Research reveals enzyme's helpful secrets
April 7, 2014
By Anne Craig, Communications Officer
Findings from an international study led by two Queen’s researchers could lead to safer food sources and provide better protection for crops.
Research emerging from the labs of David Zechel (Chemistry) and Zongchao Jia (Biomedical and Molecular Sciences) has revealed the secrets of a new enzyme, PhnZ, that can degrade phosphonates, a class of compounds that includes various herbicides. This finding may lead to a new way to remove these compounds from the environment.
“Our research has revealed the molecular details behind the powerful reaction catalyzed by PhnZ. This sets the stage to engineer PhnZ to destroy compounds of concern, including herbicides on our major crops,” says Dr. Zechel.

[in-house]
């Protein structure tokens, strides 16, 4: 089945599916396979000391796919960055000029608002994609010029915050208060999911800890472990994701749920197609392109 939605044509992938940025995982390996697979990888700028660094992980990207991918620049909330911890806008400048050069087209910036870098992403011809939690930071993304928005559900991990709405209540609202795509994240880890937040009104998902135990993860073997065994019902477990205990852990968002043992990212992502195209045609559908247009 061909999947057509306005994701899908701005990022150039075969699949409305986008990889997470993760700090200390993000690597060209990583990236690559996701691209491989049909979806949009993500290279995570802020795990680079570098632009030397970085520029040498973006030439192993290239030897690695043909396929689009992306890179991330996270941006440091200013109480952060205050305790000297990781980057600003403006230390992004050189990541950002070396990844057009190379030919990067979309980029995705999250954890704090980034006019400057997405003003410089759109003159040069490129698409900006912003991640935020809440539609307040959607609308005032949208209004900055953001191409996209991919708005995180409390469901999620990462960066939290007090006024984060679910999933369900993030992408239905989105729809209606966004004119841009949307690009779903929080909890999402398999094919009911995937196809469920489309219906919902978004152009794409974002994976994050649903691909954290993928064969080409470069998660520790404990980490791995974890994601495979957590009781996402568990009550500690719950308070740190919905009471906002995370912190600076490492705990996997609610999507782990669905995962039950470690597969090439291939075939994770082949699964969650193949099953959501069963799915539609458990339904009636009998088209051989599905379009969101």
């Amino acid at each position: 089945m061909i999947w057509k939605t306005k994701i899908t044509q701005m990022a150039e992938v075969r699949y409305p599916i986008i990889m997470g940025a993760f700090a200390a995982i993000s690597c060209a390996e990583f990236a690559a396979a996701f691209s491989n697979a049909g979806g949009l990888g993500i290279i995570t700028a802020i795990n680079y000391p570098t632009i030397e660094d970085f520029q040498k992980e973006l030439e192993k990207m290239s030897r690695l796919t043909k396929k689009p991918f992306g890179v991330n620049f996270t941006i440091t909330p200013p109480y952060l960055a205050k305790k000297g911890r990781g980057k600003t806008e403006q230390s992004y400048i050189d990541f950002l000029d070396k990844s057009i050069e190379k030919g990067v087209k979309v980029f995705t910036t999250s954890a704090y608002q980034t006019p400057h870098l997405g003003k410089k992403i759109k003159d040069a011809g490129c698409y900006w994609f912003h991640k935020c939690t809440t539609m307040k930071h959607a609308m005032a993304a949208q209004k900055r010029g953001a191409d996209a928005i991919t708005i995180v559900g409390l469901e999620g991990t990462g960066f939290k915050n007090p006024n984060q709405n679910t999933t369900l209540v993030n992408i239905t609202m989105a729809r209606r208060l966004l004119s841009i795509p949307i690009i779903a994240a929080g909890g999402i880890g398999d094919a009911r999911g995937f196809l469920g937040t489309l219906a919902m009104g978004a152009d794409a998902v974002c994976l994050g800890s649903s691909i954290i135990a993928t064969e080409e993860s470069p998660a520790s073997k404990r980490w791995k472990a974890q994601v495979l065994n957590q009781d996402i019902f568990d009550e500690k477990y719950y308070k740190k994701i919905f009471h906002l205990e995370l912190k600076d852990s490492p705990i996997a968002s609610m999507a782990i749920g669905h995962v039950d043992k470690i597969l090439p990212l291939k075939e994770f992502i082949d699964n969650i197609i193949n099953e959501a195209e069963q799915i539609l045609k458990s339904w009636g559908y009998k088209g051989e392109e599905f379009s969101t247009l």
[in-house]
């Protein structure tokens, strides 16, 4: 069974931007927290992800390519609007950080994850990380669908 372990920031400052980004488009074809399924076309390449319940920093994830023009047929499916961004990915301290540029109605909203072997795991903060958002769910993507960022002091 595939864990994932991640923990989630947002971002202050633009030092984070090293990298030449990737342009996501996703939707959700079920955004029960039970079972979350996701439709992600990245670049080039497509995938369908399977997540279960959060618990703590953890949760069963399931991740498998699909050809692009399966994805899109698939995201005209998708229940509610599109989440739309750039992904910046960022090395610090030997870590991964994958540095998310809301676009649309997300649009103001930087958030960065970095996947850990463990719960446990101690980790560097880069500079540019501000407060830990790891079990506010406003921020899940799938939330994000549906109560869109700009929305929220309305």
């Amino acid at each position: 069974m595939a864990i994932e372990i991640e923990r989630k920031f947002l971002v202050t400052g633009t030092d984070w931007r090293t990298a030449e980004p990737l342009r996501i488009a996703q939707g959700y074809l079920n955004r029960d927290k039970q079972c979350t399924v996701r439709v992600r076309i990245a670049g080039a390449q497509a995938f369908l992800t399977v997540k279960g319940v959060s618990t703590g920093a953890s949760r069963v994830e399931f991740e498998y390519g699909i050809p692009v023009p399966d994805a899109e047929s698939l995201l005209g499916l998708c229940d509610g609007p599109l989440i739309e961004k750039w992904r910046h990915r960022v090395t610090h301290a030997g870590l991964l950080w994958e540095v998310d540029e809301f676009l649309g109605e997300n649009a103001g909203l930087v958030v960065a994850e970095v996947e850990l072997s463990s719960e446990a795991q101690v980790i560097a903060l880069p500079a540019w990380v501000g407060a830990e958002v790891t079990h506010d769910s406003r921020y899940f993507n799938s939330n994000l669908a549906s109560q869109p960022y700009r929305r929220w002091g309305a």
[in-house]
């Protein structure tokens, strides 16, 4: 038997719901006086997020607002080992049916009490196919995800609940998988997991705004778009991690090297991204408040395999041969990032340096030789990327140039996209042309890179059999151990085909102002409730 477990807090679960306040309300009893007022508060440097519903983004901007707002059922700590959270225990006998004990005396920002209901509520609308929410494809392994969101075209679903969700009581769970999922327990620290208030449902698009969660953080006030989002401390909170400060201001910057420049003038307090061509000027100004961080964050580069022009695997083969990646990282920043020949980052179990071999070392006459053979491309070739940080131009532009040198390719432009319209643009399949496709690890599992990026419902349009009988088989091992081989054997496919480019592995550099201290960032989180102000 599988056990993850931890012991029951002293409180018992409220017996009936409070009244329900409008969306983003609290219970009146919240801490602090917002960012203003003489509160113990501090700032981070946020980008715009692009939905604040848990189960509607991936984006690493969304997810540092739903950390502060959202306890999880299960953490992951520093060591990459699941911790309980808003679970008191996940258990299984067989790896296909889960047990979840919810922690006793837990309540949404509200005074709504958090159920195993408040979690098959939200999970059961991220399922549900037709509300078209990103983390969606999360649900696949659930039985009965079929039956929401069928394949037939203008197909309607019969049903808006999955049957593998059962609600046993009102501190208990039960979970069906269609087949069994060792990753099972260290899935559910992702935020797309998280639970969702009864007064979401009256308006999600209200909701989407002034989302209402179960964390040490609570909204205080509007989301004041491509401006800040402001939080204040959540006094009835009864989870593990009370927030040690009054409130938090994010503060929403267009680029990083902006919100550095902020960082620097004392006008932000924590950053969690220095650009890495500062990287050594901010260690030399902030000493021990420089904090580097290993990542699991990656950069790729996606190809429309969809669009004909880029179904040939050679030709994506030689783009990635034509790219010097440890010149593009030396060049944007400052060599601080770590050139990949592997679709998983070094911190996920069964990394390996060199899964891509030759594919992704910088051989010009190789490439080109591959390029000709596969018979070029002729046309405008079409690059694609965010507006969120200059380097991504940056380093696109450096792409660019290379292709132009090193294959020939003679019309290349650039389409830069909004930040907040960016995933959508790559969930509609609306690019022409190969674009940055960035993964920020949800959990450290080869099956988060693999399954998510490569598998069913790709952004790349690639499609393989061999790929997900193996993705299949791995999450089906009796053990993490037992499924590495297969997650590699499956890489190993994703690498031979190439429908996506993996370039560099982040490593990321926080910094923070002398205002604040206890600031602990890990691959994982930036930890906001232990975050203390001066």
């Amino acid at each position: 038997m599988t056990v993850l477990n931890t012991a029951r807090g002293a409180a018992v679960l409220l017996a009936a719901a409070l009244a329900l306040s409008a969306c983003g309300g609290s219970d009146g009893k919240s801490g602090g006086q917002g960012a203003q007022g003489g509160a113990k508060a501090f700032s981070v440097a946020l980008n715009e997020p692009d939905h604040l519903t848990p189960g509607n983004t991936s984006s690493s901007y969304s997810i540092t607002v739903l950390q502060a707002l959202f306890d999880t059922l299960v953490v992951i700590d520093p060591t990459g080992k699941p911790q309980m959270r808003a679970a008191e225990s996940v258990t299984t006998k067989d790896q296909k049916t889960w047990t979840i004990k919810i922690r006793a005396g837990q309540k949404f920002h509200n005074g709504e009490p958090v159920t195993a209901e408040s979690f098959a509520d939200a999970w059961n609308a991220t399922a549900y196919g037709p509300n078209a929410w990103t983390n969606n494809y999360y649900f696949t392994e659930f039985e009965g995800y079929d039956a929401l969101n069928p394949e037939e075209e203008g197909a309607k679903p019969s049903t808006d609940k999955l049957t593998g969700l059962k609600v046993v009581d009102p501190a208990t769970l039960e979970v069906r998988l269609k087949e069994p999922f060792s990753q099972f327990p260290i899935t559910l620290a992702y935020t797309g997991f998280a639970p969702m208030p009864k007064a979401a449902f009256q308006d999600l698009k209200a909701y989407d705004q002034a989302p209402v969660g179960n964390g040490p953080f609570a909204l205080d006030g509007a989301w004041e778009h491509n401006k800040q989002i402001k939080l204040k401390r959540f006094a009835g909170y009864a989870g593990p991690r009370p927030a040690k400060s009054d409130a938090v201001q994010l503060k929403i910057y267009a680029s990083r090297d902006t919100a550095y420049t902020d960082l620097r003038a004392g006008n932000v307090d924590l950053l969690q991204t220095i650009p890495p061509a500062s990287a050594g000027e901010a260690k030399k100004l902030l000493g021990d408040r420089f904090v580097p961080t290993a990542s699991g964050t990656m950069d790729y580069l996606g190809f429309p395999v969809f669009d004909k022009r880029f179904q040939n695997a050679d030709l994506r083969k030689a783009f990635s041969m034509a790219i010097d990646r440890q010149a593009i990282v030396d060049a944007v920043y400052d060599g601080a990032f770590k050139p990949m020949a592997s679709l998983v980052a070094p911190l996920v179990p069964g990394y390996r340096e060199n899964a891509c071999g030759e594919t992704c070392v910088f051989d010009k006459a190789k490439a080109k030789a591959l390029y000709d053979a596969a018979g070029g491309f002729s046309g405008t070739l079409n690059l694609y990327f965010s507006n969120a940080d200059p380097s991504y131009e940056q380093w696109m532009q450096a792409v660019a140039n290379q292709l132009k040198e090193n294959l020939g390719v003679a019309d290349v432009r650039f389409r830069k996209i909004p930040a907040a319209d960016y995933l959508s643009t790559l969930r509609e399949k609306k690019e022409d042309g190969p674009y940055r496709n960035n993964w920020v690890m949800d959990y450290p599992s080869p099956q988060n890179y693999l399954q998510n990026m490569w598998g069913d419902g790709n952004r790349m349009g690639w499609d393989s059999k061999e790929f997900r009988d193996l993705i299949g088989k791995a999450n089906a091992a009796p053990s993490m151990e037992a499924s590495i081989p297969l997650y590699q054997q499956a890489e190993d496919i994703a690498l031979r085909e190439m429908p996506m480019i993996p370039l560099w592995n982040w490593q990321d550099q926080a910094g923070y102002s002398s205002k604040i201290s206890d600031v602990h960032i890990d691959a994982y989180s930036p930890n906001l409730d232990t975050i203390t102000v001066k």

Genetically modified plants currently resist herbicides used to control insects and weeds. With the discovery of PhnZ, the enzyme could be added to crops that, when sprayed with herbicides, would neutralize the herbicide, making it safe for human consumption.
The enzyme PhnZ was originally discovered a few years ago by a research team from MIT.
“Through extensive study and research, we have gained a good understanding of how this enzyme really works,” says Dr. Jia.
The group’s research is funded by the Natural Sciences and Engineering Research Council and the Canadian Institutes for Health Research; it was recently published in the Proceedings of the National Academy of Sciences.